The SUNY Potsdam Anthropology Department is overseeing the summer school program on college property along the river. It allows budding young scholars the chance to get their hands dirty while learning more about uncovering buried artifacts, mapping and field research.

Todd Moe stopped by the dig site recently to watch the students search for more clues to the North Country's ancient past.  Go to full article
Susan Chan explains the specialized pollination performed by squash bees. Photo: Lucy Martin

What farmers and landowners can to to sustain bees

For years we've been hearing different reporting on a basic theme: A third of our food supply depends on bees and pollinating insects are in a serious state of decline. Most...  Go to full article
Summer solstice sunset at Stonehenge. Photo: <a href="https://www.flickr.com/photos/houseofcards/1361466718/">Alex Clark</a>, Creative Commons, some rights reserved

In the summer night sky: Solstice, aphelion, planets and skywatching events

The Summer Solstice is this Saturday, and there's plenty to see in the summer night sky. St. Lawrence University astronomer Dr. Aileen O'Donoghue joins Todd Moe for a chat...  Go to full article
Ubu Ale: an artisan brew from Lake Placid Craft Brewing. Photo: <a href="http://www.flickr.com/photos/sabine01/3875859563/">Tricia G.</a>, Creative Commons, some rights reserved

NY announces boost for hops research, wine tasting

ALBANY, N.Y. (AP) New York is giving sales tax exemptions for winery tastings and funding for hops and malting barley research.

Gov. Andrew Cuomo said Wednesday...  Go to full article
David Gallant behind the display table at the MVFN annual meeting and supper. Photo: Lucy Martin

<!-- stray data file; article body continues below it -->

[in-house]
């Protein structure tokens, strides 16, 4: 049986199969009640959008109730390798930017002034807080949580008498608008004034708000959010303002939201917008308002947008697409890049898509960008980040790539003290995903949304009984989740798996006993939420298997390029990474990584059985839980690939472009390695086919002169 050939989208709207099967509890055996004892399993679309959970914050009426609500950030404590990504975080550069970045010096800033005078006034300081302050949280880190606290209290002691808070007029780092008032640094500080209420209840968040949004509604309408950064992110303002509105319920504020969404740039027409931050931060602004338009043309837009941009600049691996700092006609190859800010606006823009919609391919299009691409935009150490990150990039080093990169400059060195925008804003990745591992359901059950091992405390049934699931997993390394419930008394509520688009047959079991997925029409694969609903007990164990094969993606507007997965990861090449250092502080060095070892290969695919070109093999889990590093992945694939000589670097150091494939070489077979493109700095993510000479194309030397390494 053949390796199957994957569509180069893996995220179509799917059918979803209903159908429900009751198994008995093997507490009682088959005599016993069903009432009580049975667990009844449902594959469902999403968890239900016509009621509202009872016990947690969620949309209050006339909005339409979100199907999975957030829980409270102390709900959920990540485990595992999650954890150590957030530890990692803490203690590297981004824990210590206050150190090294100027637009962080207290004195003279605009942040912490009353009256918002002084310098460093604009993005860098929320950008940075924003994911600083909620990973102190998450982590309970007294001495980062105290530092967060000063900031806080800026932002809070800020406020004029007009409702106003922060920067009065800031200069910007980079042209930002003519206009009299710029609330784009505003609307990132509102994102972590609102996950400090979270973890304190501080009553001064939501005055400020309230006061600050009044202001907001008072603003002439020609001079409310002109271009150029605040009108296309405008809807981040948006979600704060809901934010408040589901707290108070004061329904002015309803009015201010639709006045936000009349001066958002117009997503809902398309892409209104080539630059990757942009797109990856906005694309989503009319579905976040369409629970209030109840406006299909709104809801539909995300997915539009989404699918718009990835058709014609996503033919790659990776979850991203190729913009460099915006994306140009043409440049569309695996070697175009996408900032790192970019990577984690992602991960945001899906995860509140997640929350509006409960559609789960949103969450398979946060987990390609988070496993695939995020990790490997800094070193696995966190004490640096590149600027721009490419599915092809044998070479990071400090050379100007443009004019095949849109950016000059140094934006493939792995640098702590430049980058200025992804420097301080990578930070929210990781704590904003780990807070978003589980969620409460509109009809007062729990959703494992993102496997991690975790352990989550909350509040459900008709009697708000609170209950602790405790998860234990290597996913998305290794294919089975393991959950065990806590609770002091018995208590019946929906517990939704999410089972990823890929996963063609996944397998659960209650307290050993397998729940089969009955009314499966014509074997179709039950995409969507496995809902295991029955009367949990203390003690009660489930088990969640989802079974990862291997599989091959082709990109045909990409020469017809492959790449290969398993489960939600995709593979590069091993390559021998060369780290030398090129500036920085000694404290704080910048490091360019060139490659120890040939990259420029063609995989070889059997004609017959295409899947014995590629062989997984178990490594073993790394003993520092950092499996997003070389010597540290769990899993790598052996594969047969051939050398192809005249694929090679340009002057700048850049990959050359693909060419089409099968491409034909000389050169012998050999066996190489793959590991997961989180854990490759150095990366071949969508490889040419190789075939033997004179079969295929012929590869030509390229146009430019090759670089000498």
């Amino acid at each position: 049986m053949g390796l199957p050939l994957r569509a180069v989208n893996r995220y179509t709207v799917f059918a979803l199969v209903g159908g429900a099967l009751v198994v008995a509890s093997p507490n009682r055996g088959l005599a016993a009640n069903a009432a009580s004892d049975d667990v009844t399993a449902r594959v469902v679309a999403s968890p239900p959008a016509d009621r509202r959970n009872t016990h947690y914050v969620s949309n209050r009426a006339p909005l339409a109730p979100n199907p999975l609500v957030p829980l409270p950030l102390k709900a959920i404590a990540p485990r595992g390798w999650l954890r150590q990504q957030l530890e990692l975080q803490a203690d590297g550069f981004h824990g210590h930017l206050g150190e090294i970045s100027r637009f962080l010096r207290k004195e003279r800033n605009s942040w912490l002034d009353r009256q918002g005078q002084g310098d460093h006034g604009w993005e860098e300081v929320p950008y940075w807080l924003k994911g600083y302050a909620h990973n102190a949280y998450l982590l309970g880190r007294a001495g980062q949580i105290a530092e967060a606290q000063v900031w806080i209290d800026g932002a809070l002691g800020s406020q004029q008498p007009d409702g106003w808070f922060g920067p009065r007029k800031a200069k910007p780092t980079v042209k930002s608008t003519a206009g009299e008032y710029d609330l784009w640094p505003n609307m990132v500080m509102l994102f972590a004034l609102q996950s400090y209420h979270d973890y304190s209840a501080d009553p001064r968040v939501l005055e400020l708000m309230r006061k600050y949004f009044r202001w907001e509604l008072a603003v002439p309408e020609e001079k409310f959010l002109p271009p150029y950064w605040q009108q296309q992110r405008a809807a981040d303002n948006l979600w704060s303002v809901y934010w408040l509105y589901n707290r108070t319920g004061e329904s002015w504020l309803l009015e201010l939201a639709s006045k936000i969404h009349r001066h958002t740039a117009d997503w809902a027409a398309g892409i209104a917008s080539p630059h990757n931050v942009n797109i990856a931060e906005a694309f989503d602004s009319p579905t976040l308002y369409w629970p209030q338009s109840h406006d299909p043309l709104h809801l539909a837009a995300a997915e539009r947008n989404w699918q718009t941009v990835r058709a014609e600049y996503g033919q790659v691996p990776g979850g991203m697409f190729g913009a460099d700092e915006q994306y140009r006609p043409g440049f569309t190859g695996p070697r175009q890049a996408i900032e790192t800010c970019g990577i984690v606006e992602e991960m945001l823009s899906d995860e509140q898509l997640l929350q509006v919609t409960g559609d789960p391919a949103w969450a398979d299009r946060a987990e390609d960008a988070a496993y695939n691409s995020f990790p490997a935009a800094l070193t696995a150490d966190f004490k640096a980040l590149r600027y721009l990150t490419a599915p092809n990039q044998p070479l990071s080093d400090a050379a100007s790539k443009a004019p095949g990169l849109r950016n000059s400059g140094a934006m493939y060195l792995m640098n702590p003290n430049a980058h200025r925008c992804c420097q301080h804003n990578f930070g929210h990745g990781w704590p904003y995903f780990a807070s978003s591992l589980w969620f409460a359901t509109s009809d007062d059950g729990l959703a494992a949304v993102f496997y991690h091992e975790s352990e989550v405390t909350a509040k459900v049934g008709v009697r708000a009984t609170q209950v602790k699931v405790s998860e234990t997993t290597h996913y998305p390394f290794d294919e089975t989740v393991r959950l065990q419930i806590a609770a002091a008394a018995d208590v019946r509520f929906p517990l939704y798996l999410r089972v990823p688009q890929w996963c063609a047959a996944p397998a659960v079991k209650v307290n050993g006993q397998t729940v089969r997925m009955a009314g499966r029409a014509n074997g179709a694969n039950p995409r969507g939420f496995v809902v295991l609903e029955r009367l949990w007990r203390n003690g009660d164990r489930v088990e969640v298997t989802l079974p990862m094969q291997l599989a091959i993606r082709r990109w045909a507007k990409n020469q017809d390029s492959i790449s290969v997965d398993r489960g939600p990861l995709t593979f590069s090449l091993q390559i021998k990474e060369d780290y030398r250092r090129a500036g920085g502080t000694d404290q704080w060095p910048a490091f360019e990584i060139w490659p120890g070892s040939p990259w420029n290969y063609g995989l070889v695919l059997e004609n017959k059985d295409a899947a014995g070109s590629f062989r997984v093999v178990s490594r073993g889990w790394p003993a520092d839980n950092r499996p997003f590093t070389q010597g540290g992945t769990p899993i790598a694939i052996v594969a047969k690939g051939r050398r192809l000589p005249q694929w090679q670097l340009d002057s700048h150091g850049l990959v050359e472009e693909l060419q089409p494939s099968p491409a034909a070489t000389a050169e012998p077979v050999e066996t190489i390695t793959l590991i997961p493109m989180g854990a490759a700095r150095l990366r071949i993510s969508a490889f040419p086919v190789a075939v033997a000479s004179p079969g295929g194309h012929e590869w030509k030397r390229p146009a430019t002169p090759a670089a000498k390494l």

Retired naturalists pass on knowledge to kids

In Almonte, Ontario, a local organization called Mississippi Valley Field Naturalists offers a robust array of environmental activities with year-round programming. Offerings...  Go to full article
Martha and Curt at a recent Natural Selections call-in. Photo: Dale Hobson

Listen: Natural Selections climate change call-in

Climate change is in the news, from the recent update by the Intergovernmental Panel on Climate Change and its detailed report on national and local impacts, to the news of...  Go to full article
Half the planets are visible right now--the back row (Jupiter and Saturn) and the front (Mars and Mercury). Aileen says five are visible, actually, if you just look down. Photo: <a href="http://en.wikipedia.org/wiki/File:Size_planets_comparison.jpg">Lsmpascal</a>, Creative Commons, some rights reserved

Planets, planets, planets: who's up and where

St. Lawrence University physicist Aileen O'Donoghue says the planets are the big news of the night sky just now. Between Mercury (just up in the northwest), Jupiter in the...  Go to full article
A male bumblebee about to alight on an alumroot. Photo: <a href="http://en.wikipedia.org/wiki/File:Bumblebee_heuchera.jpg">Sjjubs</a>, Creative Commons, some rights reserved

How bumblebees keep warm

Bees need to be warm in order to fly. That's usually not a problem, since it takes millions of round trips to flowers to make a pound of honey. But should they fall idle long...  Go to full article